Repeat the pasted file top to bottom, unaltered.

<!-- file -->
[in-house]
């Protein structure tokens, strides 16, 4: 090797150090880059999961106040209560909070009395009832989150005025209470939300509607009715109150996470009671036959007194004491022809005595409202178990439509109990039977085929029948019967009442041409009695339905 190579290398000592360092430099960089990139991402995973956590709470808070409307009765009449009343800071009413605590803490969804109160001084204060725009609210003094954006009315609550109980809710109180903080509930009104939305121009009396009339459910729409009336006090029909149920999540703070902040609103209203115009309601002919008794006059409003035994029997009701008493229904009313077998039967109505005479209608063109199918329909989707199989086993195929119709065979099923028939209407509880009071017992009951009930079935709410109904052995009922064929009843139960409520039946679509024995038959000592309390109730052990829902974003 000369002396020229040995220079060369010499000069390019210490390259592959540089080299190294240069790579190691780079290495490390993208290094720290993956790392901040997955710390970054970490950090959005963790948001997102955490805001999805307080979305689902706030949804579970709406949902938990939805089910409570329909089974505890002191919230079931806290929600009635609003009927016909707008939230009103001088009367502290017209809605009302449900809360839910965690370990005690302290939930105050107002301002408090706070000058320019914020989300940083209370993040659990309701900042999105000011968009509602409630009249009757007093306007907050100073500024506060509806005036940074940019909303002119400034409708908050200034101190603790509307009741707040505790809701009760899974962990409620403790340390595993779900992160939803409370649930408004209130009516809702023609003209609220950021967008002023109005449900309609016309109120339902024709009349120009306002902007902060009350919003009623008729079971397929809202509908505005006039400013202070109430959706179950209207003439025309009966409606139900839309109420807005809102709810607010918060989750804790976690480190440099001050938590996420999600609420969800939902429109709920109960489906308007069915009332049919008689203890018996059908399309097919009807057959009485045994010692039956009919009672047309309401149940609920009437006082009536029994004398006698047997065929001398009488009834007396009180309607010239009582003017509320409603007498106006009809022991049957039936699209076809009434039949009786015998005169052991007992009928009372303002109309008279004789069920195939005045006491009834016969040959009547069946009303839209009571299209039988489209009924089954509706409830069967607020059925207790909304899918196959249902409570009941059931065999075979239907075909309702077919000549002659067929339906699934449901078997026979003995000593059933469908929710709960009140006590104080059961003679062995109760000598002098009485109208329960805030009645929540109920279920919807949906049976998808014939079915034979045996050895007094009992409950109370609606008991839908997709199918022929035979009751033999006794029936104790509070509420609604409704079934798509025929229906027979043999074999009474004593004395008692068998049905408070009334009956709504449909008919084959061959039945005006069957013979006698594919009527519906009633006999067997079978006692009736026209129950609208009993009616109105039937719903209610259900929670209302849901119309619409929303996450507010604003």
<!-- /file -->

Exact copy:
[in-house]
């Protein structure tokens, strides 16, 4: 090797150090880059999961106040209560909070009395009832989150005025209470939300509607009715109150996470009671036959007194004491022809005595409202178990439509109990039977085929029948019967009442041409009695339905 190579290398000592360092430099960089990139991402995973956590709470808070409307009765009449009343800071009413605590803490969804109160001084204060725009609210003094954006009315609550109980809710109180903080509930009104939305121009009396009339459910729409009336006090029909149920999540703070902040609103209203115009309601002919008794006059409003035994029997009701008493229904009313077998039967109505005479209608063109199918329909989707199989086993195929119709065979099923028939209407509880009071017992009951009930079935709410109904052995009922064929009843139960409520039946679509024995038959000592309390109730052990829902974003 000369002396020229040995220079060369010499000069390019210490390259592959540089080299190294240069790579190691780079290495490390993208290094720290993956790392901040997955710390970054970490950090959005963790948001997102955490805001999805307080979305689902706030949804579970709406949902938990939805089910409570329909089974505890002191919230079931806290929600009635609003009927016909707008939230009103001088009367502290017209809605009302449900809360839910965690370990005690302290939930105050107002301002408090706070000058320019914020989300940083209370993040659990309701900042999105000011968009509602409630009249009757007093306007907050100073500024506060509806005036940074940019909303002119400034409708908050200034101190603790509307009741707040505790809701009760899974962990409620403790340390595993779900992160939803409370649930408004209130009516809702023609003209609220950021967008002023109005449900309609016309109120339902024709009349120009306002902007902060009350919003009623008729079971397929809202509908505005006039400013202070109430959706179950209207003439025309009966409606139900839309109420807005809102709810607010918060989750804790976690480190440099001050938590996420999600609420969800939902429109709920109960489906308007069915009332049919008689203890018996059908399309097919009807057959009485045994010692039956009919009672047309309401149940609920009437006082009536029994004398006698047997065929001398009488009834007396009180309607010239009582003017509320409603007498106006009809022991049957039936699209076809009434039949009786015998005169052991007992009928009372303002109309008279004789069920195939005045006491009834016969040959009547069946009303839209009571299209039988489209009924089954509706409830069967607020059925207790909304899918196959249902409570009941059931065999075979239907075909309702077919000549002659067929339906699934449901078997026979003995000593059933469908929710709960009140006590104080059961003679062995109760000598002098009485109208329960805030009645929540109920279920919807949906049976998808014939079915034979045996050895007094009992409950109370609606008991839908997709199918022929035979009751033999006794029936104790509070509420609604409704079934798509025929229906027979043999074999009474004593004395008692068998049905408070009334009956709504449909008919084959061959039945005006069957013979006698594919009527519906009633006999067997079978006692009736026209129950609208009993009616109105039937719903209610259900929670209302849901119309619409929303996450507010604003």